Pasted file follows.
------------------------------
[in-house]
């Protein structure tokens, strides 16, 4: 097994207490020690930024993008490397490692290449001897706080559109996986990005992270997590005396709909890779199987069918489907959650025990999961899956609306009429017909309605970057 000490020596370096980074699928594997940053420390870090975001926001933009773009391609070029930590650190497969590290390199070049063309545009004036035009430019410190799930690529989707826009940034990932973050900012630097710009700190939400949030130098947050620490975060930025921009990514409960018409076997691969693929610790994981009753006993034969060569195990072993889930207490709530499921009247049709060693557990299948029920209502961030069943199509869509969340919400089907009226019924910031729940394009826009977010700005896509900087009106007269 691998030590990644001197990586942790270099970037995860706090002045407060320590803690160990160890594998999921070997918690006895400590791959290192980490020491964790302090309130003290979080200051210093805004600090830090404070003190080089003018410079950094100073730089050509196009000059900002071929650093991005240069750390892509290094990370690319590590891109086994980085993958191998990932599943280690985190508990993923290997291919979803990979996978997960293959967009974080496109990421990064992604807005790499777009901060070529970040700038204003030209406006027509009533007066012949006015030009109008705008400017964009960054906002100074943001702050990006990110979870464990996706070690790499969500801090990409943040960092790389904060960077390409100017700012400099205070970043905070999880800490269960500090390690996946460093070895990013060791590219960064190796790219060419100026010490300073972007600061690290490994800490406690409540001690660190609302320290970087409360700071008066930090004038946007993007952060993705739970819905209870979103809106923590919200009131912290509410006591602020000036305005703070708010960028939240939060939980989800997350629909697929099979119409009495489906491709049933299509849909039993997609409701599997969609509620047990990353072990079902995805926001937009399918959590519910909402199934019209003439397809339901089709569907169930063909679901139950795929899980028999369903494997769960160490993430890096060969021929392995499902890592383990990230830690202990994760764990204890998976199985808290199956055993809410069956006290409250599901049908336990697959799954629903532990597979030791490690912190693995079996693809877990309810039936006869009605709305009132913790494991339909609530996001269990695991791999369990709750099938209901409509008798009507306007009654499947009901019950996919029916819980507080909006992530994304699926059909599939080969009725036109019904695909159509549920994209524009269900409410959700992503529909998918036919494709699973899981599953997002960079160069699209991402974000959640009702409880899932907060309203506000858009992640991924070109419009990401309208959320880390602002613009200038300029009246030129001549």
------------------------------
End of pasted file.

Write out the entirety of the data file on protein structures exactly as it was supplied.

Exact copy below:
[in-house]
């Protein structure tokens, strides 16, 4: 097994207490020690930024993008490397490692290449001897706080559109996986990005992270997590005396709909890779199987069918489907959650025990999961899956609306009429017909309605970057 000490020596370096980074699928594997940053420390870090975001926001933009773009391609070029930590650190497969590290390199070049063309545009004036035009430019410190799930690529989707826009940034990932973050900012630097710009700190939400949030130098947050620490975060930025921009990514409960018409076997691969693929610790994981009753006993034969060569195990072993889930207490709530499921009247049709060693557990299948029920209502961030069943199509869509969340919400089907009226019924910031729940394009826009977010700005896509900087009106007269 691998030590990644001197990586942790270099970037995860706090002045407060320590803690160990160890594998999921070997918690006895400590791959290192980490020491964790302090309130003290979080200051210093805004600090830090404070003190080089003018410079950094100073730089050509196009000059900002071929650093991005240069750390892509290094990370690319590590891109086994980085993958191998990932599943280690985190508990993923290997291919979803990979996978997960293959967009974080496109990421990064992604807005790499777009901060070529970040700038204003030209406006027509009533007066012949006015030009109008705008400017964009960054906002100074943001702050990006990110979870464990996706070690790499969500801090990409943040960092790389904060960077390409100017700012400099205070970043905070999880800490269960500090390690996946460093070895990013060791590219960064190796790219060419100026010490300073972007600061690290490994800490406690409540001690660190609302320290970087409360700071008066930090004038946007993007952060993705739970819905209870979103809106923590919200009131912290509410006591602020000036305005703070708010960028939240939060939980989800997350629909697929099979119409009495489906491709049933299509849909039993997609409701599997969609509620047990990353072990079902995805926001937009399918959590519910909402199934019209003439397809339901089709569907169930063909679901139950795929899980028999369903494997769960160490993430890096060969021929392995499902890592383990990230830690202990994760764990204890998976199985808290199956055993809410069956006290409250599901049908336990697959799954629903532990597979030791490690912190693995079996693809877990309810039936006869009605709305009132913790494991339909609530996001269990695991791999369990709750099938209901409509008798009507306007009654499947009901019950996919029916819980507080909006992530994304699926059909599939080969009725036109019904695909159509549920994209524009269900409410959700992503529909998918036919494709699973899981599953997002960079160069699209991402974000959640009702409880899932907060309203506000858009992640991924070109419009990401309208959320880390602002613009200038300029009246030129001549």